Lawyers are among the hardest-working professionals and are likely to stay with their employer for longer according to a career survey conducted by recruitment agency Robert Walters.
Only 30 per cent of lawyers surveyed said they would start looking for a new job after less than three years, down from 32 per cent in 2013.
Despite the recent flurry of lateral hires, the survey found lawyers to be among the most loyal professionals in the UK. They were less likely to move on than their peers in marketing, where 65 per cent would commence their search after three years or less and projects, where 60 per cent look for new jobs within three years.
As a group, lawyers were beaten in the hard work stakes by financial services and sales professionals, with financial services staff topping the table at an average of 47.7 hours a week.
But lawyers worked more hours per week (45.5, on average) than those working in marketing (an average of 43.2 hours per week), IT, human resources and accounting. Secretarial and support staff worked the lowest average number of hours per week, at 39.8.
Almost half of lawyers also worked harder than any group, with 42 per cent of lawyers putting in 50 hours per week or more – 2 per cent more than in 2013, and a significantly larger share than in marketing (21 per cent), HR (25 per cent) or accountancy (30 per cent).
The survey also found that professionals working longer hours also earned the most money, with those earning over £100,000 per year working an average of 49.2 hours per week compared to the under £25,000 salary bracket, who worked an average of 38.7 hours per week.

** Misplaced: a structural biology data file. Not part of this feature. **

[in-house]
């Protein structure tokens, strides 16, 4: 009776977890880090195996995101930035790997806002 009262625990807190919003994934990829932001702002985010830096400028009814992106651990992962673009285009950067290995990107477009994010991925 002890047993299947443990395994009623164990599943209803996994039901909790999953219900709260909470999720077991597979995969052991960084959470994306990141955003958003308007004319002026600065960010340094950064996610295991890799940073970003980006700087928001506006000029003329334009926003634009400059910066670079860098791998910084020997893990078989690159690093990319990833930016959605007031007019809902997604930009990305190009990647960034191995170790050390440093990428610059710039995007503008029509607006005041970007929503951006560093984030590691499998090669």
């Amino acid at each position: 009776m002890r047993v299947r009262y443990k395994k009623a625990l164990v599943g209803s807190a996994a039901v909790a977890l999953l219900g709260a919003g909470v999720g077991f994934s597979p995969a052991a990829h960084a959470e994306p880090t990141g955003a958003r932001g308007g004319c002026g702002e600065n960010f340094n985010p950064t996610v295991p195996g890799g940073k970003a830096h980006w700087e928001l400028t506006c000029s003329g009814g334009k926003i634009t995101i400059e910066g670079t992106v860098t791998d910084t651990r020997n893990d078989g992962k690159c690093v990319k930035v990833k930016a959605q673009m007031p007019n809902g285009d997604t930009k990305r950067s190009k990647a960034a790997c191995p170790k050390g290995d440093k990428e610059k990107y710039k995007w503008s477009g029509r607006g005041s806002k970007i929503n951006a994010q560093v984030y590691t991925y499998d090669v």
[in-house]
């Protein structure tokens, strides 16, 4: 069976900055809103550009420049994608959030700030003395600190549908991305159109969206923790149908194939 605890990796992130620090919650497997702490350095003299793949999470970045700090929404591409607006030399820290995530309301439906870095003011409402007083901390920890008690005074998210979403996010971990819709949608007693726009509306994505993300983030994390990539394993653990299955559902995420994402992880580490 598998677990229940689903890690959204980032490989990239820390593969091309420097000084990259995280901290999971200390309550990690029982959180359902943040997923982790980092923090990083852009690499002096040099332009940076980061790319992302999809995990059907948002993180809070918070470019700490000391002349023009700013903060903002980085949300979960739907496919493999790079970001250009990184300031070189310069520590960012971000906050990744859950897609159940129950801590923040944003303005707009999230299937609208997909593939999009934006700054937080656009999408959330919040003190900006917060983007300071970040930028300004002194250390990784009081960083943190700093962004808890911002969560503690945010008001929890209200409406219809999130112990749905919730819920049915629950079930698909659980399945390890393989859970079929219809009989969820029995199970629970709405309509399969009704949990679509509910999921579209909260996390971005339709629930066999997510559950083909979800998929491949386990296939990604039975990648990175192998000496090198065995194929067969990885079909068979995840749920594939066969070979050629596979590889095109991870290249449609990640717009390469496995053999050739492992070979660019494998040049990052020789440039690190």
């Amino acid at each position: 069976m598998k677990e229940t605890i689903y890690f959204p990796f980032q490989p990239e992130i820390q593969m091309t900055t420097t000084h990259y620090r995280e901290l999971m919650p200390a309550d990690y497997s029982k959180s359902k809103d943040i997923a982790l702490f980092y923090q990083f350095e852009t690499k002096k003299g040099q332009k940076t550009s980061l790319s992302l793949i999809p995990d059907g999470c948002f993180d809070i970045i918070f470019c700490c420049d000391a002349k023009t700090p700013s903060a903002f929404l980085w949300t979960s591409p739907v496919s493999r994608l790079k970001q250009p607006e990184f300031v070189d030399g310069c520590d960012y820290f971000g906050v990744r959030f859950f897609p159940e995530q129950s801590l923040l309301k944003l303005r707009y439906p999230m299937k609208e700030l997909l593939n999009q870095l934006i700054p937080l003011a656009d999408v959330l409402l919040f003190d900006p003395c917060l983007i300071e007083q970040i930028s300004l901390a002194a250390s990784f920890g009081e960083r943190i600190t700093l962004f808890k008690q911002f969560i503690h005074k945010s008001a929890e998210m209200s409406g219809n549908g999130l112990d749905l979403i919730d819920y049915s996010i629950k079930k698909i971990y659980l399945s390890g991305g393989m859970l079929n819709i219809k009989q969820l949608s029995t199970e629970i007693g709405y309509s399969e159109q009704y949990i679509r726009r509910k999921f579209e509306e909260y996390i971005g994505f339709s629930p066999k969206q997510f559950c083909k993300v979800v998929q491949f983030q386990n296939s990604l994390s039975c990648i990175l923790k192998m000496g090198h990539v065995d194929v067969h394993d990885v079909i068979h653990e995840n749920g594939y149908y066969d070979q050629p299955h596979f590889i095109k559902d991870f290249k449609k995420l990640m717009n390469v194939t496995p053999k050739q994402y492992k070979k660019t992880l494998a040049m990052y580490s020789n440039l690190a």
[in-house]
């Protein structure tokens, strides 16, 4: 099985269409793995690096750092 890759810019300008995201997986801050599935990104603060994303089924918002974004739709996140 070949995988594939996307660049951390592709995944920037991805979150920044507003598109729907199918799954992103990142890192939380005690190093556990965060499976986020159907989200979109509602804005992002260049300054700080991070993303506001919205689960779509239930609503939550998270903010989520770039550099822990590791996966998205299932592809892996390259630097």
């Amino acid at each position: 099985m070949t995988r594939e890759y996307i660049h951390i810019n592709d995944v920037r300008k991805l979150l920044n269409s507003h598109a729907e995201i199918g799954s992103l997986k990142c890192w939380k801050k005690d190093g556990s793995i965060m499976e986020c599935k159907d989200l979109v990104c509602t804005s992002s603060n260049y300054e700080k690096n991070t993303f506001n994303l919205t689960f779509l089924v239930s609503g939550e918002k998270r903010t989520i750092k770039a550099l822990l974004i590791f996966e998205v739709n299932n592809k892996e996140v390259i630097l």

However lawyers claimed to put work-life balance above above pay and benefits when it came to career satisfaction. Six in 10 legal professionals said work-life balance was “very important” to achieving career satisfaction above pay and benefits, interest in the work (48 per cent) or status and responsibility (27 per cent).
Of those taking work home only 7 per cent took work home five days a week with the highest number, 22 per cent, taking work home just once a week.
When thinking about leaving for new jobs a lack of career progression was cited as the biggest push factor. Over a third (35 per cent) of all those surveyed said it would push them to look elsewhere whhile a difficult boss was the next biggest push factor, at 22 per cent.
The 2014 Robert Walters Career Lifestyle Survey questioned 755 professionals on a range of career lifestyle questions, including attitudes to career progression, work-life balance, working overseas and their contribution toward the success of the business.
Respondents were drawn from professions including accounting & finance, compliance, operations, IT, legal, HR, risk, marketing, projects, procurement & supply chain, sales, secretarial & support, tax and treasury.